Steve spends his time bringing together academia, policy-makers and commercial research groups to look at the big tech-related challenges that cut across disciplines and sectors.
5 phrases that describe your week so far
Data-hungry, coffee-fuelled, challenging, interconnected and exciting
What’s been the big theme/subject of the last 12 months?
Internet of Things was big wasn’t it but it’s really just a component, the big theme has been seeing technology emerge as a genuine utility – something we can do something with. We all know about the proliferation of consumer apps, but now it’s more a business thing. Think about the problems VW have had with the apparent misuse of data. All of a sudden, big corporations are realising that data is a mission-critical component of their business.
Where do you think all the ideas are coming from right now?
There’s not one leader here. It’s all networked and everything is linked. Of course, the ‘start-up generation’ grab headlines, but it’s the ‘platformization’ of everything which means that people and thinking are all interconnected with greater sharing of tech and APIs. It’s clear that we all need different, as in new, skills and diverse backgrounds to tackle these issues.
What tech finally broke through in the last few months?
Structured messaging services – Slack is a good example. We all operate using multiple devices and locations. Email functionality and its inability to capture structured decision-making is too clunky. On that theme, It’ll be interesting to see how Block-Chain might be looked at by government to better audit public data. This could include property ownership and security of the food chain, not just financial transactions.
One thing we can’t ignore in the next 3 months?
Cyber Security. Clearly large organisations are not as well prepared as they should be. In terms of prevention, reaction and also how they respond and communicate a breach, many are lacking. It’s clear that the threat can and does come from anywhere and anyone.
One trend you’ve seen that can be applied in a different sector?
With our ‘Libraries of the future’ project, we saw how libraries are a gateway of collective knowledge that communities can and do interact with. As an example, think about an old photograph of someone’s grandpa in WWII perhaps taken in Europe or the Far East – what about if relatives could access the meta data to make it more personal and relevant? Policy makers or even brands could use that data to develop a more meaningful relationship with that audience.This is about creating a richer and deeper understanding of who we are as society.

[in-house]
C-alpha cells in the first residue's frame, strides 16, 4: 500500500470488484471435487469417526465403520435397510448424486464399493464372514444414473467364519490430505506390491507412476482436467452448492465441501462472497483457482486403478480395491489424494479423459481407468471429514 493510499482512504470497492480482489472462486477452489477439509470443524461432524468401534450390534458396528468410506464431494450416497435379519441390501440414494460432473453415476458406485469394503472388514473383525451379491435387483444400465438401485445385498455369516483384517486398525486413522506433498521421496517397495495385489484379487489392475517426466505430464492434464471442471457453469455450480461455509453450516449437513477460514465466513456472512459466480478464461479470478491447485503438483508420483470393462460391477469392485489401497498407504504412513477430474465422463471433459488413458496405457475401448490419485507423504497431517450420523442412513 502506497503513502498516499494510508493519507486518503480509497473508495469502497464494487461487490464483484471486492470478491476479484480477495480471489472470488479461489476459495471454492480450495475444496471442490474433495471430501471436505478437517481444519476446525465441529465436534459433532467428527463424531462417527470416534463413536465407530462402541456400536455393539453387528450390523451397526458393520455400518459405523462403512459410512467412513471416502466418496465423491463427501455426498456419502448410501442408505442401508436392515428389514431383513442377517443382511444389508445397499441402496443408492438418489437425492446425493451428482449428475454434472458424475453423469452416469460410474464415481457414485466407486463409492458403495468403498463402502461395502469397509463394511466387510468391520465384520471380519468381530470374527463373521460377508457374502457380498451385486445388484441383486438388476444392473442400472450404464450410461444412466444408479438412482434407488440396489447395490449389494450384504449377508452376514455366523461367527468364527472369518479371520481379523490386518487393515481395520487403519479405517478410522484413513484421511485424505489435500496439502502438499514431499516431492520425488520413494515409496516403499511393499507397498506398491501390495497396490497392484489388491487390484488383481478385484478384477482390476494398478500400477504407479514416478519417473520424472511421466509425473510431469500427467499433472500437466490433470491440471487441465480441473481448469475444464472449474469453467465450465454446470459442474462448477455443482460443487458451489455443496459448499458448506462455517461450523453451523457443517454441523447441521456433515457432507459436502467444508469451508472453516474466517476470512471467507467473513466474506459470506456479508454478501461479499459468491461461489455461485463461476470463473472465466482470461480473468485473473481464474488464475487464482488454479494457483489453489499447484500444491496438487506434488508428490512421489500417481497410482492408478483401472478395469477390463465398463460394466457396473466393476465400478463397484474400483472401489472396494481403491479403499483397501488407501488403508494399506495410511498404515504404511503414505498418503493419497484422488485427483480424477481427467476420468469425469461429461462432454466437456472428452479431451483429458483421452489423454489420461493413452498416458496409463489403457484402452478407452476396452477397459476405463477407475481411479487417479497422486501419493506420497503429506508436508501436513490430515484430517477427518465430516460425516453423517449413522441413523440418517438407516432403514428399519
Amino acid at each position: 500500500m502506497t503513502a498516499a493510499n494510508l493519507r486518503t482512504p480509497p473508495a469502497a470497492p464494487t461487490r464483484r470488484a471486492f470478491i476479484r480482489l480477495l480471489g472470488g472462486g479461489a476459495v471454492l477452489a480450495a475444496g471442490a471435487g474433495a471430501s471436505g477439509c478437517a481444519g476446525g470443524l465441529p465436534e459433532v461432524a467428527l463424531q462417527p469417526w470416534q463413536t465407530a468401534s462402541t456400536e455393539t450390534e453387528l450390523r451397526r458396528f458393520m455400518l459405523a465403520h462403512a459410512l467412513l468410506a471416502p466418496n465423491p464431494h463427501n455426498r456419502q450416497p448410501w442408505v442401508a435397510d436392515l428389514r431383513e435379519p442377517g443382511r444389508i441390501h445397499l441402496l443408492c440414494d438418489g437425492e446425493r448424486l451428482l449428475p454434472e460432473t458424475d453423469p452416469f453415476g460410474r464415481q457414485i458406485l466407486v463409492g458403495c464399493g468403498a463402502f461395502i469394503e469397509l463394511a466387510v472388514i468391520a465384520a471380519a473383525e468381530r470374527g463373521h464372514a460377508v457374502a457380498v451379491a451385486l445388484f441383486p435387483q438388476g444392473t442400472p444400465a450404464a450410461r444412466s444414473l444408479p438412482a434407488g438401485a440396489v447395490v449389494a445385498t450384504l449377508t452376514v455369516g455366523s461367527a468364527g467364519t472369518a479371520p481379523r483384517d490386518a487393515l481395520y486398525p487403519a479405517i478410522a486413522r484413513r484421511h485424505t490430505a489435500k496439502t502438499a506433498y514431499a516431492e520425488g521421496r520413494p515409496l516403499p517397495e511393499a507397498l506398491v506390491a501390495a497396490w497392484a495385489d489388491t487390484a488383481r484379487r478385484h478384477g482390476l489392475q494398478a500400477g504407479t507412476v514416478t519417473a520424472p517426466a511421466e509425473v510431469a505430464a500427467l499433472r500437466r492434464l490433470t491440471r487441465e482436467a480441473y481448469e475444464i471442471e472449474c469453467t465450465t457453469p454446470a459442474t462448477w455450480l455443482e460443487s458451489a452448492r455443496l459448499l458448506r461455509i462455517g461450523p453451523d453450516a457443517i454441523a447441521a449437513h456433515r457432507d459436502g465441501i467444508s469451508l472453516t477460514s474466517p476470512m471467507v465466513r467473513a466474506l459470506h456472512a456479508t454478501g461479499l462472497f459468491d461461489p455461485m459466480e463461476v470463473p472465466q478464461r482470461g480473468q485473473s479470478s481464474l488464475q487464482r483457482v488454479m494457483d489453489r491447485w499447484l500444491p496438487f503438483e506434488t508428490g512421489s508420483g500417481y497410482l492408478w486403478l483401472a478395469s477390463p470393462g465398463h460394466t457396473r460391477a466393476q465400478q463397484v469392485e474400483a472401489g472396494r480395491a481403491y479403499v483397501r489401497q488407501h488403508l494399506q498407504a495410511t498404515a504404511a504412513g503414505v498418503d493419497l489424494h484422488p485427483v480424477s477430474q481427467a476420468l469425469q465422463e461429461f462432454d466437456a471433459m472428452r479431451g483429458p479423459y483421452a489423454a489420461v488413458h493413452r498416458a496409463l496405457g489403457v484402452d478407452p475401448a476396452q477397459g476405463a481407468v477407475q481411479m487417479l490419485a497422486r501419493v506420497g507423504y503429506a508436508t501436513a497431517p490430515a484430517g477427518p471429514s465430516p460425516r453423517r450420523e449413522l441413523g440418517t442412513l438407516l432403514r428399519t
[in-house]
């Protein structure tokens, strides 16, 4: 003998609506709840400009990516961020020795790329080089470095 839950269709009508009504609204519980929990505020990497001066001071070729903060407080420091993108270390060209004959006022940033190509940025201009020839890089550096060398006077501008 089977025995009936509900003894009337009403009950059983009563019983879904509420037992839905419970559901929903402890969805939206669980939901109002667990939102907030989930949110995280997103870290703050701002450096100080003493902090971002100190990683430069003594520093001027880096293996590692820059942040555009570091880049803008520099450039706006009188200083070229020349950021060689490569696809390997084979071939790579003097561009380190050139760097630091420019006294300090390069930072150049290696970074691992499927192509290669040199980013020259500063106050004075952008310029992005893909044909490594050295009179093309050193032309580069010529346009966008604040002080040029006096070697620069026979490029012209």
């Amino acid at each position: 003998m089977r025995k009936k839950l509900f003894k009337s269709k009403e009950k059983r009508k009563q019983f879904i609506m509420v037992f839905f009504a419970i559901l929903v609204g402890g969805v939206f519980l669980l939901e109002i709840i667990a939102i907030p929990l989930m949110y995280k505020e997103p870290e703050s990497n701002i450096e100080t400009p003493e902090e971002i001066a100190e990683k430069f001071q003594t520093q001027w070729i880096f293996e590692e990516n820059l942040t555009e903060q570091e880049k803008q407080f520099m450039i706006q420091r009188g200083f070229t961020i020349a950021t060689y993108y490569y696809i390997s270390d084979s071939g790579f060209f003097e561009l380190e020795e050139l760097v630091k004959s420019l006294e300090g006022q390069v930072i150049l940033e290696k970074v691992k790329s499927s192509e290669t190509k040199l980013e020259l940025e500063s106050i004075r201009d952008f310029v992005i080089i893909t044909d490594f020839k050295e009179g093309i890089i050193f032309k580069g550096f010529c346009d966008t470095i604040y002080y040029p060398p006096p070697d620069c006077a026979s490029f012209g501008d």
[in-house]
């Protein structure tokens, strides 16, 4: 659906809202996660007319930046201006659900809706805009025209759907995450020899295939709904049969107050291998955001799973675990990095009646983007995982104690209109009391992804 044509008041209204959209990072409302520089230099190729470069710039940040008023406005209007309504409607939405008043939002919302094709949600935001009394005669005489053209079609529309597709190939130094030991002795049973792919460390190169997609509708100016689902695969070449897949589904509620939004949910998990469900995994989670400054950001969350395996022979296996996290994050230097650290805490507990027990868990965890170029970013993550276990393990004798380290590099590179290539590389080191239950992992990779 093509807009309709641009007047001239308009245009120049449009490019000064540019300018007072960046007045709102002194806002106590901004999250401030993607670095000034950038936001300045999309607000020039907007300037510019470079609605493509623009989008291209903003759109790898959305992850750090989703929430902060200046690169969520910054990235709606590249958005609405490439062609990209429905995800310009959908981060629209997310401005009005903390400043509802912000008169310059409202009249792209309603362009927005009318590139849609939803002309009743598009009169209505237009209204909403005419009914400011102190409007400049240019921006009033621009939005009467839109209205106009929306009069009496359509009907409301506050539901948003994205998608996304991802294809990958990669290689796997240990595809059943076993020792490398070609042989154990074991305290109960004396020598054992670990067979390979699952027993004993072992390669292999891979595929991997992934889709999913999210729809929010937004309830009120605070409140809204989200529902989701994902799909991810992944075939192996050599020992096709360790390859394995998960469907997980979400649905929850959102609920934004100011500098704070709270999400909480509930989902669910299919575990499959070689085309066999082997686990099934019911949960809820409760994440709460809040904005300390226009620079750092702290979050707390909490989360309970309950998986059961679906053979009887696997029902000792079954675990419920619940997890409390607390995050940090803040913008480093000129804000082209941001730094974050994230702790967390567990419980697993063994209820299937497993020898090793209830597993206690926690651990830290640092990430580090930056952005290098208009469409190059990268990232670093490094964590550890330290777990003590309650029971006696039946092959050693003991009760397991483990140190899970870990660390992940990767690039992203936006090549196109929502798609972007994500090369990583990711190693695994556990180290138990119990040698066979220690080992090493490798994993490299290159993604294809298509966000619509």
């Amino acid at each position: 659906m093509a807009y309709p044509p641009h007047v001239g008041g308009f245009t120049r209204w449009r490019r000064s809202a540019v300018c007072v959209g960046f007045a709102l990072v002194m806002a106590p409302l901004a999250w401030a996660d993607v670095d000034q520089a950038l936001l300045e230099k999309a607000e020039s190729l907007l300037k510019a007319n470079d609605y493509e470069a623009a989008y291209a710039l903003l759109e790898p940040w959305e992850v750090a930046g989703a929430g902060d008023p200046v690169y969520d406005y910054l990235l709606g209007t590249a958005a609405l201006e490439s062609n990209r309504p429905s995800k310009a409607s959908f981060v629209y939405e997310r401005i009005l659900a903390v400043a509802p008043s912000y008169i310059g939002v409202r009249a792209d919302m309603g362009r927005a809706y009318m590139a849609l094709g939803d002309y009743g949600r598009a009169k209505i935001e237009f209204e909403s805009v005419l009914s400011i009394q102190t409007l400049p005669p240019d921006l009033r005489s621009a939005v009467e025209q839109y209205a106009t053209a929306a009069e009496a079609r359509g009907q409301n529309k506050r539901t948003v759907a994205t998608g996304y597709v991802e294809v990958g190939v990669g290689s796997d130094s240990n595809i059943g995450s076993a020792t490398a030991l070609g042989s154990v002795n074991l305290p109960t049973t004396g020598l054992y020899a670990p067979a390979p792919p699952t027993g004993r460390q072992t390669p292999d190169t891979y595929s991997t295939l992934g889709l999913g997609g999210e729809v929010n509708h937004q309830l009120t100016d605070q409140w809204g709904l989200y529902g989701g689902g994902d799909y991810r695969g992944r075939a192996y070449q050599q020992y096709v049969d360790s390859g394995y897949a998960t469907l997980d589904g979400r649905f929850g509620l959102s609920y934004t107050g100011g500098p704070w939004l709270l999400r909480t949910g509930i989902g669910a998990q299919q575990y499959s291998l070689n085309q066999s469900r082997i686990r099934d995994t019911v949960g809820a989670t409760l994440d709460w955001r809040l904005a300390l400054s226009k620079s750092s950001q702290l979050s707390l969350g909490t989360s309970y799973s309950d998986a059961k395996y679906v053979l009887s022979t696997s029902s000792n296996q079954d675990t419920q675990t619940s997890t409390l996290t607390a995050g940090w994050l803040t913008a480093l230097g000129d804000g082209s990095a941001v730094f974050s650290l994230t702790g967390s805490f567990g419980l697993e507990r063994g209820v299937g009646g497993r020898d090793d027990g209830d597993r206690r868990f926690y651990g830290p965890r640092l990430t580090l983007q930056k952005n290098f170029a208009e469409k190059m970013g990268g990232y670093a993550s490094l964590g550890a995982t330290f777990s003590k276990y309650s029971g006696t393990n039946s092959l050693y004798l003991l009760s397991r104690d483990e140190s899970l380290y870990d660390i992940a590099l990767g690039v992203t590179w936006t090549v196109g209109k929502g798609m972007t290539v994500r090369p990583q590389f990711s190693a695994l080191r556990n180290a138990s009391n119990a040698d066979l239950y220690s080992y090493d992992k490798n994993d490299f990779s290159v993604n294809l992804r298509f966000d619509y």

One thing you learnt last week. And from whom?
I learned that there’s no such thing as a typical data scientist. Yes, it is a profession but in a way, we’re all data scientists but we can also be chemists, physicists, coders etc. I discovered this by attending a workshop then a conference closely followed by a trip to Harwell Science and Innovation Campus, near Oxford. After speaking with a scientist there I playfully coined a phrase ‘science-on-demand’ to describe how data is sent into them and they run it, the send back the results.
Which is the next sector ripe for change?
Well there are two really; the coming together of food and health as a connected challenge is big. Agri-Tech, health apps and food info are all big, but.everything from the environment, policy, behavioural change, supply chain and food security can and should be connected. That huge change feels inevitable. As an example, when you hear that the NHS spends £1.5M an hour tackling Diabetes in the UK, it makes you think that with spending at those levels, for an organisation that is the fifth-largest in the world, things have to change.
3 things/products you can’t work without?
Pretty humble really; 1. Wifi, 2. MacBook or other portable device with keyboard, (I can live without email), 3. The online digital calendar.
The secret hack that you’re really loathed to share but must?
I’m afraid It’s not a piece of technology or an app. It’s about a real network. You need to have a broad network of people to talk to. Not just like-minded people.
What are you currently…?
Reading. Enigma: The Battle For The Code by Hugh Sebag-Montefiore.
Clicking. Weekly Email from Ed Vaizey’s Culture and Creative Industries Team.
Watching. Thanks to my son’s Xbox One, I am now watching: The Ipcress File, Mona Lisa and A Most Wanted Man on Blu-ray. All wonderful grainy stuff!